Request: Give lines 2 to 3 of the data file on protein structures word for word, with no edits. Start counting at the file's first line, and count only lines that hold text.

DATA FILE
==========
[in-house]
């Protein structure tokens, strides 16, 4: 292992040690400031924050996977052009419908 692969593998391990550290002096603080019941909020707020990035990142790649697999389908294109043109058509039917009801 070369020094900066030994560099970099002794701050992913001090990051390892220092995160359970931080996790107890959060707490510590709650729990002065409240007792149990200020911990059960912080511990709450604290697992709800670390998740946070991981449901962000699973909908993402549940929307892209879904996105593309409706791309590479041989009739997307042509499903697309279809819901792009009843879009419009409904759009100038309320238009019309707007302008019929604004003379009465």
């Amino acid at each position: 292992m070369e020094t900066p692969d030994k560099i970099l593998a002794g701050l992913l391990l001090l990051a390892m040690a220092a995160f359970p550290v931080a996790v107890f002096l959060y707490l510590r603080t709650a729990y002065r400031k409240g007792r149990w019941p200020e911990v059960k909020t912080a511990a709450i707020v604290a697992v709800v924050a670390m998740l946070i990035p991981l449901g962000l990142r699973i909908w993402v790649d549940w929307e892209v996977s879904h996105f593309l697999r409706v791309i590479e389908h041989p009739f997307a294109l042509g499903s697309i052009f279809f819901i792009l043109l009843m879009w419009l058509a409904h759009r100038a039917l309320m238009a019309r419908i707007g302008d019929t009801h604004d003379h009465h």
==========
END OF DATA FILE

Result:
């Protein structure tokens, strides 16, 4: 292992040690400031924050996977052009419908 692969593998391990550290002096603080019941909020707020990035990142790649697999389908294109043109058509039917009801 070369020094900066030994560099970099002794701050992913001090990051390892220092995160359970931080996790107890959060707490510590709650729990002065409240007792149990200020911990059960912080511990709450604290697992709800670390998740946070991981449901962000699973909908993402549940929307892209879904996105593309409706791309590479041989009739997307042509499903697309279809819901792009009843879009419009409904759009100038309320238009019309707007302008019929604004003379009465």
């Amino acid at each position: 292992m070369e020094t900066p692969d030994k560099i970099l593998a002794g701050l992913l391990l001090l990051a390892m040690a220092a995160f359970p550290v931080a996790v107890f002096l959060y707490l510590r603080t709650a729990y002065r400031k409240g007792r149990w019941p200020e911990v059960k909020t912080a511990a709450i707020v604290a697992v709800v924050a670390m998740l946070i990035p991981l449901g962000l990142r699973i909908w993402v790649d549940w929307e892209v996977s879904h996105f593309l697999r409706v791309i590479e389908h041989p009739f997307a294109l042509g499903s697309i052009f279809f819901i792009l043109l009843m879009w419009l058509a409904h759009r100038a039917l309320m238009a019309r419908i707007g302008d019929t009801h604004d003379h009465h």